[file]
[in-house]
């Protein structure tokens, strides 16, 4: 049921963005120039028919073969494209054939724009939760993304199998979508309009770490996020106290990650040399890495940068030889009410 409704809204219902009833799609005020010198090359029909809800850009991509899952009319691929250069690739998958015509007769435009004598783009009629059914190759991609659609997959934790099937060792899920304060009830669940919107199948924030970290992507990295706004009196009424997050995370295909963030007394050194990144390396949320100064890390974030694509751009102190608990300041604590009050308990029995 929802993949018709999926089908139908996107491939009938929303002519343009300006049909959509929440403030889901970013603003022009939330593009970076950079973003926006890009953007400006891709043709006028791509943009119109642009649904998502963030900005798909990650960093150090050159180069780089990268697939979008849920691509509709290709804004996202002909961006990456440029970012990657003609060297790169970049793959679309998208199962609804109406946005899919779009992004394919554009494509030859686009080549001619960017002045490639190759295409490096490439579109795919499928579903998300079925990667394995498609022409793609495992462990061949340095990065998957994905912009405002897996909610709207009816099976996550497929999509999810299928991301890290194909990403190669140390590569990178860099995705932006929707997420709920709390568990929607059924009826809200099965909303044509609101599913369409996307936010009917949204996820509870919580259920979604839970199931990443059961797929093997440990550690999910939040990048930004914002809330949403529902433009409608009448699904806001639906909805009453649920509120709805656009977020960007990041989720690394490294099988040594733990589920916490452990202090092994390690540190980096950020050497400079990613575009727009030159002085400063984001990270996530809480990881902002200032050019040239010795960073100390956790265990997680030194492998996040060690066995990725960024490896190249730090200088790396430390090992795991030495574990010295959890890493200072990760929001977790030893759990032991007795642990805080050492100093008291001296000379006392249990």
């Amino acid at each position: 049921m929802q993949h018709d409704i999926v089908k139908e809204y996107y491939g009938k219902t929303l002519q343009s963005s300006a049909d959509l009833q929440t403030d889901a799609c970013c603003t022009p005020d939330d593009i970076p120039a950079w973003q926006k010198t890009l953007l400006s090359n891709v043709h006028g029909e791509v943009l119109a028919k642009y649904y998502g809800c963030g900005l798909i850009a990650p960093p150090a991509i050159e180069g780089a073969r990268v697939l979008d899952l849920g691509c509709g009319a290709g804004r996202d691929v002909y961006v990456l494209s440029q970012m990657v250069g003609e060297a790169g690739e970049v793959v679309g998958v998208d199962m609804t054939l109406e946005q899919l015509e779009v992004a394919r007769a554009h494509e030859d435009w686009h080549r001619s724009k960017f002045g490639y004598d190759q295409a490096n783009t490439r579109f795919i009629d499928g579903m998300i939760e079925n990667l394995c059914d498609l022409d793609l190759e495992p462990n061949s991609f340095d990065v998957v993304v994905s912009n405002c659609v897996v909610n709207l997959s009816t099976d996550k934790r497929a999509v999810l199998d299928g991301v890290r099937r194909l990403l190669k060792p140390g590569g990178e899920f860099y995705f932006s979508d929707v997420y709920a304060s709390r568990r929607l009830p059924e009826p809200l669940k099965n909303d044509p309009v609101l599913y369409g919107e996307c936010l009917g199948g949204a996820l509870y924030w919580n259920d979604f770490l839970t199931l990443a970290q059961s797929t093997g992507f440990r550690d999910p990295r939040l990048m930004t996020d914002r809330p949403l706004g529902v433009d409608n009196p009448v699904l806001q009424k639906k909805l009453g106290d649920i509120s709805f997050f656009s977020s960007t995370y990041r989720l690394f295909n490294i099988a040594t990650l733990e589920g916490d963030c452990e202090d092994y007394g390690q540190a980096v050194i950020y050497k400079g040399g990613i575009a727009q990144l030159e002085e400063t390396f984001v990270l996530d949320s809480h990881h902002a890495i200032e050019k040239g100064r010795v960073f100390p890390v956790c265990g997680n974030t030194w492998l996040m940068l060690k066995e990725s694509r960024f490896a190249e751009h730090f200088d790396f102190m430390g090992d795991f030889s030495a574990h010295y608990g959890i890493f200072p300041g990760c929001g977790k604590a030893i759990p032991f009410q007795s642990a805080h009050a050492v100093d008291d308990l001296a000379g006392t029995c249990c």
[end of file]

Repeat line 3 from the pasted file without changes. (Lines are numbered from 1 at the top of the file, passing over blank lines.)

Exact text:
């Amino acid at each position: 049921m929802q993949h018709d409704i999926v089908k139908e809204y996107y491939g009938k219902t929303l002519q343009s963005s300006a049909d959509l009833q929440t403030d889901a799609c970013c603003t022009p005020d939330d593009i970076p120039a950079w973003q926006k010198t890009l953007l400006s090359n891709v043709h006028g029909e791509v943009l119109a028919k642009y649904y998502g809800c963030g900005l798909i850009a990650p960093p150090a991509i050159e180069g780089a073969r990268v697939l979008d899952l849920g691509c509709g009319a290709g804004r996202d691929v002909y961006v990456l494209s440029q970012m990657v250069g003609e060297a790169g690739e970049v793959v679309g998958v998208d199962m609804t054939l109406e946005q899919l015509e779009v992004a394919r007769a554009h494509e030859d435009w686009h080549r001619s724009k960017f002045g490639y004598d190759q295409a490096n783009t490439r579109f795919i009629d499928g579903m998300i939760e079925n990667l394995c059914d498609l022409d793609l190759e495992p462990n061949s991609f340095d990065v998957v993304v994905s912009n405002c659609v897996v909610n709207l997959s009816t099976d996550k934790r497929a999509v999810l199998d299928g991301v890290r099937r194909l990403l190669k060792p140390g590569g990178e899920f860099y995705f932006s979508d929707v997420y709920a304060s709390r568990r929607l009830p059924e009826p809200l669940k099965n909303d044509p309009v609101l599913y369409g919107e996307c936010l009917g199948g949204a996820l509870y924030w919580n259920d979604f770490l839970t199931l990443a970290q059961s797929t093997g992507f440990r550690d999910p990295r939040l990048m930004t996020d914002r809330p949403l706004g529902v433009d409608n009196p009448v699904l806001q009424k639906k909805l009453g106290d649920i509120s709805f997050f656009s977020s960007t995370y990041r989720l690394f295909n490294i099988a040594t990650l733990e589920g916490d963030c452990e202090d092994y007394g390690q540190a980096v050194i950020y050497k400079g040399g990613i575009a727009q990144l030159e002085e400063t390396f984001v990270l996530d949320s809480h990881h902002a890495i200032e050019k040239g100064r010795v960073f100390p890390v956790c265990g997680n974030t030194w492998l996040m940068l060690k066995e990725s694509r960024f490896a190249e751009h730090f200088d790396f102190m430390g090992d795991f030889s030495a574990h010295y608990g959890i890493f200072p300041g990760c929001g977790k604590a030893i759990p032991f009410q007795s642990a805080h009050a050492v100093d008291d308990l001296a000379g006392t029995c249990c």